What would Tolstoy have said about Donald Trump?

Leo and Donald.

Leo and Donald.

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Fyodor Dostoevsky or Leo Tolstoy didn’t make it to the 21st century, but some of their – and their peers’  – evergreen quotations remain relevant, especially to modern politics and politicians.

Dostoyevsky is on point this political season, despite dying in 1881. French President Emmanuel Macron cited the Russian author in a press conference with Vladimir Putin in St. Petersburg (May 24), touching upon Dostoevsky's speech of 1880, where he said: “The peoples of Europe have no idea how dear they are to us,” and expressed his hope to see a future where Russians and Europeans coexist peacefully.

A week later, Italian Prime Minister Giuseppe Conte mentioned the same quotation in his speech before the Italian Senate. Italy seeks “an opening” towards Russia, Conte added.

Commentators say this recent interest in the deceased superstar of literature marks an attempt to explain modern Russia through analyzing its cultural heritage. “Russia doesn’t let the West forget about it so the politicians seek for the roots of political and economic changes in the past,” writer Eduard Topol told Gazeta.ru.

Nevertheless, the cultural heritage of Russian literature is so lasting that many quotes still hold true today, and not only regarding Russia. Just look at these examples.

Trump meets Kim

U.S. President Donald Trump and North Korea's leader Kim Jong-un meet in Singapore, June 12, 2018.

American President Donald Trump made history by meeting the leader of North Korea Kim Jong-un on June 12, 2018 in Singapore and conducting negotiations, just months after threatening Pyongyang with “fire and fury.”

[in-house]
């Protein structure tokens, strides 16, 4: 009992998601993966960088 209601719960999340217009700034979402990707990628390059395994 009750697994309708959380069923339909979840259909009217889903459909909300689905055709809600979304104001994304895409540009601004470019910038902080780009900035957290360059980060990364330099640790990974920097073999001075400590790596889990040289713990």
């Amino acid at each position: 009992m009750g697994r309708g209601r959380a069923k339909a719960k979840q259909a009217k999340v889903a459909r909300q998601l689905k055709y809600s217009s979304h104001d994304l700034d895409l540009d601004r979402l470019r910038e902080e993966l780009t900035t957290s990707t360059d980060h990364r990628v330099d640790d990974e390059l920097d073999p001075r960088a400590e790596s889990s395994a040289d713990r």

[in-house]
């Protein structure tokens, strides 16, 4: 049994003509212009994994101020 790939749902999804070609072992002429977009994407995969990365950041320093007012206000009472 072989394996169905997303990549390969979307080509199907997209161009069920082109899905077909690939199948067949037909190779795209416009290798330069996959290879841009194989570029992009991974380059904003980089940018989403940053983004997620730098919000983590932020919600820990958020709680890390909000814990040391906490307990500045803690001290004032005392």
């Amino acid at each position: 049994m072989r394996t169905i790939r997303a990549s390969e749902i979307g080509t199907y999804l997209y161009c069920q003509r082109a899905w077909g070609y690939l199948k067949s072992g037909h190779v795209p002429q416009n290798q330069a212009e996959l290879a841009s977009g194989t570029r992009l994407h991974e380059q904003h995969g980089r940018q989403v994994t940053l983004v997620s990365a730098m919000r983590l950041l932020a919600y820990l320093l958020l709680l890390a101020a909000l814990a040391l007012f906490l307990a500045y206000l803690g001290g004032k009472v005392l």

Tolstoy (1828 – 1910) would have surely appreciated the peace-seeking initiative of two controversial leaders. “Killing each other like scorpions in a can would bring us nothing but the mutual elimination,” he wrote.

It doesn’t mean that Tolstoy would be satisfied with the results of the summit. “No one is thinking of war; only a milliard is being spent upon preparations for it, and millions of men are under arms,” Tolstoy wrote in 1893, concerning the Russo-French military parade – but it’s fitting for the Trump-Kim summit as well.

Fake news scandals

Such scandals have been shaking the world of politics for the last couple of years, starting with endless waves of mutual accusations in the U.S. press and finishing with the “resurrection” of the presumed killed journalist Arkady Babchenko in May 2018. It seems that no one knows what is true and who is to be trusted anymore.

Anton Chekhov (1860 – 1904), the master of ironic short stories and plays, found the words to describe such a situation. “Although you may tell lies, people will believe you if only you speak with authority,” he used to say. His other pessimistic citation suits the issue as well: “They say: ‘In the long run truth will triumph;’ but it is untrue.”

U.S.-Russian summit?

Now a second possible meeting between Vladimir Putin and Trump is being discussed. Rumors say it may may happen in July 2018.

Mikhail Bulgakov (1891 – 1940), the author of TheMaster and Margarita, wrote a phrase which rings true with the potential Putin-Trump summit: “You and I are speaking different languages, as always, but that does not alter the things we are talking about.” By the way, it’s Woland (the Devil) who pronounces it in The Master and Margarita, one of Russia’s best-known 20th century novels.

Ongoing wars

It seems violence is endless. Wars continue in Syria and Yemen, and Iran and Israel are balancing on the edge of military conflict. Russian writers, familiar with all kinds of conflicts, would have known what to say about it.

Anton Chekhov: “Mankind has conceived history as a series of battles; hitherto it has considered fighting as the main thing in life.

Leo Tolstoy: “In all of history there is no war which was not hatched by the governments, the governments alone, independent of the interests of the people, to whom war is always pernicious even when successful.”

Nikolai Gogol (perhaps, the most suitable quotation, from How Two Ivans Quarreled): “What a dreary world we live in, gentlemen.”

Russian writers have a lot to do with the contemporary world - for instance, look at this line of the modern-day writers influenced by Dostoyevsky,

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